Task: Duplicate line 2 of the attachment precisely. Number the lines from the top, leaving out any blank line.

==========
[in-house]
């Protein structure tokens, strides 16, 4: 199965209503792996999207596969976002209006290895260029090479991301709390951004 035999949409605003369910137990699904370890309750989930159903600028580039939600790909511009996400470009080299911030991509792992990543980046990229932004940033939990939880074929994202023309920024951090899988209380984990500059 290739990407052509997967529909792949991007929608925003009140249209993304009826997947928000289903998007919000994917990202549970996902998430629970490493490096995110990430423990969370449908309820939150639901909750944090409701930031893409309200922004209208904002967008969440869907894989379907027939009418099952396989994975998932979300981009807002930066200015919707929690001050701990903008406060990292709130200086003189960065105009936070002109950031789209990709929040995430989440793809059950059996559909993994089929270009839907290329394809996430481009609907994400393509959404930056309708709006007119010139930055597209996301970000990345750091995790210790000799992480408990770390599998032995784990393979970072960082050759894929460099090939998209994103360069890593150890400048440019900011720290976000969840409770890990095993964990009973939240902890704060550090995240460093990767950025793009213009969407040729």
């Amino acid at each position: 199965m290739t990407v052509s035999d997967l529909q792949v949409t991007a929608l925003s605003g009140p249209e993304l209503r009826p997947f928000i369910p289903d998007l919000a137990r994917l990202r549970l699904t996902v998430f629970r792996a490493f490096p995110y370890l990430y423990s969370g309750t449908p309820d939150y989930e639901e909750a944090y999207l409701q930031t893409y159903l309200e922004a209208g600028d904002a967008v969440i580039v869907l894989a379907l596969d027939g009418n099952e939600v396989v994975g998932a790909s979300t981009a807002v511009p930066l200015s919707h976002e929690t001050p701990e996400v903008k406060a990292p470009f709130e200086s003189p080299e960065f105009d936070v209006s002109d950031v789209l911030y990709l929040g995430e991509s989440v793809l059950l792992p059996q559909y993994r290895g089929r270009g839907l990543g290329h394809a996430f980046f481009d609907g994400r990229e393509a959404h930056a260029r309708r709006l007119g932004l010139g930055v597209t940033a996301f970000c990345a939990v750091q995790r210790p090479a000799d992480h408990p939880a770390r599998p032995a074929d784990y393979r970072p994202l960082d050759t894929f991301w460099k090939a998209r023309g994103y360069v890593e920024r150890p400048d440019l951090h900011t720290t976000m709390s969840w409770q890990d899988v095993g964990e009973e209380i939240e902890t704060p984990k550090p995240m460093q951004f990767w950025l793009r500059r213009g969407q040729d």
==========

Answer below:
């Protein structure tokens, strides 16, 4: 199965209503792996999207596969976002209006290895260029090479991301709390951004 035999949409605003369910137990699904370890309750989930159903600028580039939600790909511009996400470009080299911030991509792992990543980046990229932004940033939990939880074929994202023309920024951090899988209380984990500059 290739990407052509997967529909792949991007929608925003009140249209993304009826997947928000289903998007919000994917990202549970996902998430629970490493490096995110990430423990969370449908309820939150639901909750944090409701930031893409309200922004209208904002967008969440869907894989379907027939009418099952396989994975998932979300981009807002930066200015919707929690001050701990903008406060990292709130200086003189960065105009936070002109950031789209990709929040995430989440793809059950059996559909993994089929270009839907290329394809996430481009609907994400393509959404930056309708709006007119010139930055597209996301970000990345750091995790210790000799992480408990770390599998032995784990393979970072960082050759894929460099090939998209994103360069890593150890400048440019900011720290976000969840409770890990095993964990009973939240902890704060550090995240460093990767950025793009213009969407040729």